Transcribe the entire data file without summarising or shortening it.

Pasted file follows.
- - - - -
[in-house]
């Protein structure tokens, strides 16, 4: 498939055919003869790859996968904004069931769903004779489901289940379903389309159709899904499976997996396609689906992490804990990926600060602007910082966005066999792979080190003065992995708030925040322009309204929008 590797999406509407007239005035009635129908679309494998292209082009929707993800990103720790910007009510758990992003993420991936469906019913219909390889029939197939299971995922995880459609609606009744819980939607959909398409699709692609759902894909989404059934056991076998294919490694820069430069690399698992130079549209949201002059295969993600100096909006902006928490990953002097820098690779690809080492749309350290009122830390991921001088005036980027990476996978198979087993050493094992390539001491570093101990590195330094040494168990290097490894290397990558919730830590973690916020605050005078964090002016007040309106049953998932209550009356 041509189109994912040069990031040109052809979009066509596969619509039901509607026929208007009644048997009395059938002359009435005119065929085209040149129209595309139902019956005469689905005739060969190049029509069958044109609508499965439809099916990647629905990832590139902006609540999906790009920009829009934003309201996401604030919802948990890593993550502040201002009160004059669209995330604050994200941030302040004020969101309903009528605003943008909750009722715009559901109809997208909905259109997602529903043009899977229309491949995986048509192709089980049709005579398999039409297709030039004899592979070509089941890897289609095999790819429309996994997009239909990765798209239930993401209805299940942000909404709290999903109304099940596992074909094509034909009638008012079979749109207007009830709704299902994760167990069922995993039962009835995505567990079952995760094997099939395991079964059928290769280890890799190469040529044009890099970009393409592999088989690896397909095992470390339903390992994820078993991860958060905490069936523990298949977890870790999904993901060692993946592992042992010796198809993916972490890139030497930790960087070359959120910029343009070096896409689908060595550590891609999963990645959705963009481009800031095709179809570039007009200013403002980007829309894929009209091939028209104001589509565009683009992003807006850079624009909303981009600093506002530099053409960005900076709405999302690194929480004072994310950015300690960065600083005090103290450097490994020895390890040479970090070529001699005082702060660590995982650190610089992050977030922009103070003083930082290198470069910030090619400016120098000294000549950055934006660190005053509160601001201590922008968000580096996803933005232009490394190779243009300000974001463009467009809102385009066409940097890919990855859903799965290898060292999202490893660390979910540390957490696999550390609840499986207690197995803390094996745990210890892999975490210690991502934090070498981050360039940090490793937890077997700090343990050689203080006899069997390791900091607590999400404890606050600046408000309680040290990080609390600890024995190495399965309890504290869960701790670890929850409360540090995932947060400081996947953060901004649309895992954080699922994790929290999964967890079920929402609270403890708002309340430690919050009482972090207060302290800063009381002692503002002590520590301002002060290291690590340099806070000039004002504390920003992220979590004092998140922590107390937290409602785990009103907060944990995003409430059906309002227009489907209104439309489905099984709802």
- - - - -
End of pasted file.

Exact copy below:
[in-house]
């Protein structure tokens, strides 16, 4: 498939055919003869790859996968904004069931769903004779489901289940379903389309159709899904499976997996396609689906992490804990990926600060602007910082966005066999792979080190003065992995708030925040322009309204929008 590797999406509407007239005035009635129908679309494998292209082009929707993800990103720790910007009510758990992003993420991936469906019913219909390889029939197939299971995922995880459609609606009744819980939607959909398409699709692609759902894909989404059934056991076998294919490694820069430069690399698992130079549209949201002059295969993600100096909006902006928490990953002097820098690779690809080492749309350290009122830390991921001088005036980027990476996978198979087993050493094992390539001491570093101990590195330094040494168990290097490894290397990558919730830590973690916020605050005078964090002016007040309106049953998932209550009356 041509189109994912040069990031040109052809979009066509596969619509039901509607026929208007009644048997009395059938002359009435005119065929085209040149129209595309139902019956005469689905005739060969190049029509069958044109609508499965439809099916990647629905990832590139902006609540999906790009920009829009934003309201996401604030919802948990890593993550502040201002009160004059669209995330604050994200941030302040004020969101309903009528605003943008909750009722715009559901109809997208909905259109997602529903043009899977229309491949995986048509192709089980049709005579398999039409297709030039004899592979070509089941890897289609095999790819429309996994997009239909990765798209239930993401209805299940942000909404709290999903109304099940596992074909094509034909009638008012079979749109207007009830709704299902994760167990069922995993039962009835995505567990079952995760094997099939395991079964059928290769280890890799190469040529044009890099970009393409592999088989690896397909095992470390339903390992994820078993991860958060905490069936523990298949977890870790999904993901060692993946592992042992010796198809993916972490890139030497930790960087070359959120910029343009070096896409689908060595550590891609999963990645959705963009481009800031095709179809570039007009200013403002980007829309894929009209091939028209104001589509565009683009992003807006850079624009909303981009600093506002530099053409960005900076709405999302690194929480004072994310950015300690960065600083005090103290450097490994020895390890040479970090070529001699005082702060660590995982650190610089992050977030922009103070003083930082290198470069910030090619400016120098000294000549950055934006660190005053509160601001201590922008968000580096996803933005232009490394190779243009300000974001463009467009809102385009066409940097890919990855859903799965290898060292999202490893660390979910540390957490696999550390609840499986207690197995803390094996745990210890892999975490210690991502934090070498981050360039940090490793937890077997700090343990050689203080006899069997390791900091607590999400404890606050600046408000309680040290990080609390600890024995190495399965309890504290869960701790670890929850409360540090995932947060400081996947953060901004649309895992954080699922994790929290999964967890079920929402609270403890708002309340430690919050009482972090207060302290800063009381002692503002002590520590301002002060290291690590340099806070000039004002504390920003992220979590004092998140922590107390937290409602785990009103907060944990995003409430059906309002227009489907209104439309489905099984709802």